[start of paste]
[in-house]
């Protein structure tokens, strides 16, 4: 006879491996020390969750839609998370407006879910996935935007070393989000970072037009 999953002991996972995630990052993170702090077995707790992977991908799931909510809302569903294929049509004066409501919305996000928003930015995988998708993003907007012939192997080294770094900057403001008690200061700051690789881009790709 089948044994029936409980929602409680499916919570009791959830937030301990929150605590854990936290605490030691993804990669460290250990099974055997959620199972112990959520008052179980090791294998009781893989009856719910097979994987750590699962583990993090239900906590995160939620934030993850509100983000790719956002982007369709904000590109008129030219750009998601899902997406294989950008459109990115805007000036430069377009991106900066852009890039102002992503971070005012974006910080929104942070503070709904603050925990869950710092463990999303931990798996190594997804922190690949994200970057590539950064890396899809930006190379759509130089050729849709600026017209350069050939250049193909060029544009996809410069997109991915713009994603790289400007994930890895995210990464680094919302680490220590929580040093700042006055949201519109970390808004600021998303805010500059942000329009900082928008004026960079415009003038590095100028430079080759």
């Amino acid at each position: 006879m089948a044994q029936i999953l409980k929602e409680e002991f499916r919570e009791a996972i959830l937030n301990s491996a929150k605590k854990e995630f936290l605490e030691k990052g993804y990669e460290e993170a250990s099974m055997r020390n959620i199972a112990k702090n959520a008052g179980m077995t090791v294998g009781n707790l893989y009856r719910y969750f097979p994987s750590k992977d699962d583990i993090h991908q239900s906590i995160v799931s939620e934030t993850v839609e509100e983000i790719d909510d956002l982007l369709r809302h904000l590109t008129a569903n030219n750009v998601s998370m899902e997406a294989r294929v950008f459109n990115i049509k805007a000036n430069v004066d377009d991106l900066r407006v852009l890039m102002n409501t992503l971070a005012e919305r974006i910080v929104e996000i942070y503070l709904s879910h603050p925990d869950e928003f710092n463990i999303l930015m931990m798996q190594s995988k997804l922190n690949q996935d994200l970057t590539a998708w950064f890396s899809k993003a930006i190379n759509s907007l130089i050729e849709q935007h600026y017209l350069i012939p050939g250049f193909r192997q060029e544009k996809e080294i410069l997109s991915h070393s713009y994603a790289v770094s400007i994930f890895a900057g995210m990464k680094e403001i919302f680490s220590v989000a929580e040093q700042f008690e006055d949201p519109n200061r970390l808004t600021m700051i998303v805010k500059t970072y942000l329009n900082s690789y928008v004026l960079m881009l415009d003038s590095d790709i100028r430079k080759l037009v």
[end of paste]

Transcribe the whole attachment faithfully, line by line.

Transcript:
[in-house]
């Protein structure tokens, strides 16, 4: 006879491996020390969750839609998370407006879910996935935007070393989000970072037009 999953002991996972995630990052993170702090077995707790992977991908799931909510809302569903294929049509004066409501919305996000928003930015995988998708993003907007012939192997080294770094900057403001008690200061700051690789881009790709 089948044994029936409980929602409680499916919570009791959830937030301990929150605590854990936290605490030691993804990669460290250990099974055997959620199972112990959520008052179980090791294998009781893989009856719910097979994987750590699962583990993090239900906590995160939620934030993850509100983000790719956002982007369709904000590109008129030219750009998601899902997406294989950008459109990115805007000036430069377009991106900066852009890039102002992503971070005012974006910080929104942070503070709904603050925990869950710092463990999303931990798996190594997804922190690949994200970057590539950064890396899809930006190379759509130089050729849709600026017209350069050939250049193909060029544009996809410069997109991915713009994603790289400007994930890895995210990464680094919302680490220590929580040093700042006055949201519109970390808004600021998303805010500059942000329009900082928008004026960079415009003038590095100028430079080759």
């Amino acid at each position: 006879m089948a044994q029936i999953l409980k929602e409680e002991f499916r919570e009791a996972i959830l937030n301990s491996a929150k605590k854990e995630f936290l605490e030691k990052g993804y990669e460290e993170a250990s099974m055997r020390n959620i199972a112990k702090n959520a008052g179980m077995t090791v294998g009781n707790l893989y009856r719910y969750f097979p994987s750590k992977d699962d583990i993090h991908q239900s906590i995160v799931s939620e934030t993850v839609e509100e983000i790719d909510d956002l982007l369709r809302h904000l590109t008129a569903n030219n750009v998601s998370m899902e997406a294989r294929v950008f459109n990115i049509k805007a000036n430069v004066d377009d991106l900066r407006v852009l890039m102002n409501t992503l971070a005012e919305r974006i910080v929104e996000i942070y503070l709904s879910h603050p925990d869950e928003f710092n463990i999303l930015m931990m798996q190594s995988k997804l922190n690949q996935d994200l970057t590539a998708w950064f890396s899809k993003a930006i190379n759509s907007l130089i050729e849709q935007h600026y017209l350069i012939p050939g250049f193909r192997q060029e544009k996809e080294i410069l997109s991915h070393s713009y994603a790289v770094s400007i994930f890895a900057g995210m990464k680094e403001i919302f680490s220590v989000a929580e040093q700042f008690e006055d949201p519109n200061r970390l808004t600021m700051i998303v805010k500059t970072y942000l329009n900082s690789y928008v004026l960079m881009l415009d003038s590095d790709i100028r430079k080759l037009v």